Germany’s Social Democratic Party (SPD), junior partner in Chancellor Angela Merkel’s ruling coalition, will announce a plan on Monday for a points-based system to regulate immigration, a top party official said.
Thomas Oppermann, who leads the Social Democrats in the Bundestag, Germany’s parliament, said the goal was to pass the new law governing migration by skilled workers from outside the European Union before national elections in September 2017.
“The core of the law is a point system modeled on the Canadian system,” Oppermann told the newspaper Bild am Sonntag. The law would not change rules on refugees and migrants applying for asylum in Germany, he said.
Oppermann said the plan would assess immigration applications based on age, education, work experience, language skills and ability to integrate into German society, with a target of allowing 25,000 immigrants to enter in the first year.
The proposal comes as Germany reassesses its immigration policies after the influx of nearly 900,000 migrants last year, most fleeing war and violence in Syria, Iraq and Afghanistan, and struggles to fill jobs given its ageing workforce.
German businesses are having trouble finding skilled workers despite the influx of migrants, most of whom must first learn German before entering the labor market.
The targeted number of skilled migrants would be re-evaluated each year, depending on the needs of the German labor market, Oppermann told the newspaper.
Migrants who earn enough to support a family would be allowed to bring spouses and children. But migrants accepted under the new scheme would be excluded from receiving welfare and other social benefits for the first five years after entering Germany, unless they had paid in enough contributions.
Economy ministers from all 16 German states view integration of migrants into the labor market as an opportunity to tackle skill shortages, the Tagesspiegel newspaper reported, citing a survey of the ministers.
The paper quoted Joerg Felgner, economy minister for the state of Saxony-Anhalt, as saying that regions and cities had to combat anti-migrant sentiment to attract migrants as workers.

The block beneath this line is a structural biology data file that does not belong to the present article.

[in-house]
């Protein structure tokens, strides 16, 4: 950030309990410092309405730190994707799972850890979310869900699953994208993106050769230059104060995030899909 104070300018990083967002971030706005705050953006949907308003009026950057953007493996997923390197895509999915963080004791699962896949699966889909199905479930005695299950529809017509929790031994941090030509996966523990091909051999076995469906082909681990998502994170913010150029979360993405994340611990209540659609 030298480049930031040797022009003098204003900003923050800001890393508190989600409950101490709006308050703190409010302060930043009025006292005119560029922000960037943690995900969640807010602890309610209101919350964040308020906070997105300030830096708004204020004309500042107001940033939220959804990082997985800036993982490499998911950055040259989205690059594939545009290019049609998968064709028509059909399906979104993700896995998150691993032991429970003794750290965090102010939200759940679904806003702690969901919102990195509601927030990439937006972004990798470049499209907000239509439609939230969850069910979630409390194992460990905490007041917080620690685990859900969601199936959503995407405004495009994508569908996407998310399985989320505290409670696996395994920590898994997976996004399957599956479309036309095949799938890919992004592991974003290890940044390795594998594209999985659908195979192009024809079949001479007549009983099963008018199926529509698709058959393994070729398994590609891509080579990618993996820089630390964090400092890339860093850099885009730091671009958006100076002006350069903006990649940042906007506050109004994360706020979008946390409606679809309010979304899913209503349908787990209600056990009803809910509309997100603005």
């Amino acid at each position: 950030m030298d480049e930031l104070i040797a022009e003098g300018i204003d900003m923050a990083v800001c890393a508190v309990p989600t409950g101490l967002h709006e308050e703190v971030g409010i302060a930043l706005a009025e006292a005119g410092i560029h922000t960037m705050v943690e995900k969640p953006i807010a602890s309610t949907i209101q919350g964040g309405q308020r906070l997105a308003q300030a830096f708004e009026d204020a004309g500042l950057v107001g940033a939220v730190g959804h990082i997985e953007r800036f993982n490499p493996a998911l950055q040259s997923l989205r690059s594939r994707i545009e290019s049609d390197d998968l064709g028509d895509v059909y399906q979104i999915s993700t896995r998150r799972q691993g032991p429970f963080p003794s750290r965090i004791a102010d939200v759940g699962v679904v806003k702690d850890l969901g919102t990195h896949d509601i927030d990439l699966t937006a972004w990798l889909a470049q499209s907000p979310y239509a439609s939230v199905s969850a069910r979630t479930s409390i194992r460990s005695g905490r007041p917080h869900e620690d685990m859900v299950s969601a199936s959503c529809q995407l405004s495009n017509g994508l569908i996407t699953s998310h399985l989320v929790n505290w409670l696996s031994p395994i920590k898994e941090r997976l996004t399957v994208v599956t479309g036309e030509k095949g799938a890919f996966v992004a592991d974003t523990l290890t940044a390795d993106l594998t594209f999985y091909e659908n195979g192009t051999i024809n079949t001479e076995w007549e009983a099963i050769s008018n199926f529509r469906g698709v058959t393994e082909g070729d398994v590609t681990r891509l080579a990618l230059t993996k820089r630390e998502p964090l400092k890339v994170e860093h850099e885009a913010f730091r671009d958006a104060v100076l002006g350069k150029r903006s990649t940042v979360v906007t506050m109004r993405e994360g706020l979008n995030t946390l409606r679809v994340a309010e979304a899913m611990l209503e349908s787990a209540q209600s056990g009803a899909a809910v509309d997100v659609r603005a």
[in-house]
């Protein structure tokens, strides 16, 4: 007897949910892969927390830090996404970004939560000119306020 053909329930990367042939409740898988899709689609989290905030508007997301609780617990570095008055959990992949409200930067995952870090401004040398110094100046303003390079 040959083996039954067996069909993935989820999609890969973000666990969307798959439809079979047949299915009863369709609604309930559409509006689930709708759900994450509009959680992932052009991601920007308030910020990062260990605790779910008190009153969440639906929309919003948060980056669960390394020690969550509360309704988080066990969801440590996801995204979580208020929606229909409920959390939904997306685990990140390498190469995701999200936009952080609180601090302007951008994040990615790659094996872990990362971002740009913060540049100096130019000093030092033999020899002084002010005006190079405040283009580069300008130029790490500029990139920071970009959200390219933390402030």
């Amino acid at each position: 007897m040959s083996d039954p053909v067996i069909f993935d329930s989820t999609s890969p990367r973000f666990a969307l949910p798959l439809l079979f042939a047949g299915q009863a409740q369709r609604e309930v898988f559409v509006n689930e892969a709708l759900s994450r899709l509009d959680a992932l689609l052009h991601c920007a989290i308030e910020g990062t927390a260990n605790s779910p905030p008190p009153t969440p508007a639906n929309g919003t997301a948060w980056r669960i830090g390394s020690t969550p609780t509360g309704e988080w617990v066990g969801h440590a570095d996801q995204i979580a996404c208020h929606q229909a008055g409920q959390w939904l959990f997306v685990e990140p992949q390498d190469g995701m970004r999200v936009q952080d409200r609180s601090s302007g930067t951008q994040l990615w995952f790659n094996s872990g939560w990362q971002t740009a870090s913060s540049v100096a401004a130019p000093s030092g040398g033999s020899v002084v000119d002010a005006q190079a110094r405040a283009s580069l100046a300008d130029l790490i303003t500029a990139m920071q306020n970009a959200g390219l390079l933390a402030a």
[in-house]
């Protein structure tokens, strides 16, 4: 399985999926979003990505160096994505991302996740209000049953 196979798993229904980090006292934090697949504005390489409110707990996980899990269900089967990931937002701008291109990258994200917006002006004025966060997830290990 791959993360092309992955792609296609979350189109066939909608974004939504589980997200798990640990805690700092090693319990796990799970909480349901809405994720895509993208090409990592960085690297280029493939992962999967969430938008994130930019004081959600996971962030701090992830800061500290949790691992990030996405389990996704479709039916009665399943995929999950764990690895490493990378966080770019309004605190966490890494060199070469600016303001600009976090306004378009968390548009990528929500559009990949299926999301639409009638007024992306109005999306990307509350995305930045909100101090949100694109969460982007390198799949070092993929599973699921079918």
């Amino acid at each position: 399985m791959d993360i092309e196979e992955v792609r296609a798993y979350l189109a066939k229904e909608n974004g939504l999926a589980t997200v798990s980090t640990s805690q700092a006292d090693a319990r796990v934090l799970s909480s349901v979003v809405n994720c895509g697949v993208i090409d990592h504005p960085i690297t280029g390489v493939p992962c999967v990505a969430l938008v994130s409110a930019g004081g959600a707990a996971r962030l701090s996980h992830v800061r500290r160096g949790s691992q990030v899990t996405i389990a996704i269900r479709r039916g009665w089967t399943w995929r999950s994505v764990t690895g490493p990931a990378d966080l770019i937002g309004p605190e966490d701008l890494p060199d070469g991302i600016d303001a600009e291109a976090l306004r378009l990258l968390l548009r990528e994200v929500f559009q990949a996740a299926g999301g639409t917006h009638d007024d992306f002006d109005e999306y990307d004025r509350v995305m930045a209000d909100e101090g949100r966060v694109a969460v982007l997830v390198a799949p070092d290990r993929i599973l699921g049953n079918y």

“As long as migrant homes are being torched and anti-migrant slogans are being flung around marketplaces and parliaments, the foreign workers we urgently need will give a wide berth to our state and eastern Germany as a whole,” said Felgner.
Merkel said last year Germany needed to learn from its mistakes in dealing with “Gastarbeiter” or guest workers in the post-war period and integrate refugees and asylum seekers from the moment they arrive in the country.
Her government has been under fire for its “open door” refugee policy, with her Christian Democrats suffering losses in a series of regional elections as voters switch to the anti-immigration Alternative for Germany (AfD) party.
The SPD’s public support dropped one percentage point to 22 percent – its lowest rating in three months – in a new poll conducted by the Emnid group for the Bild am Sonntag newspaper.
Merkel’s Christian Democrats remained in the lead with 34 percent, with the AfD getting 12 percent, the pro-environment Green party 11 percent, the Left party 10 percent and the libertarian Free Democratic Party five percent.
German unemployment fell more than expected in October, pushing down the jobless rate in Europe’s biggest economy to 6.0 percent, the lowest level since German reunification in 1990, and the number of job vacancies to a record high of 691,000.
Experts estimate Germany’s working age population, whose pension contributions support a growing number of retirees, will shrink by up to 6 million by 2030.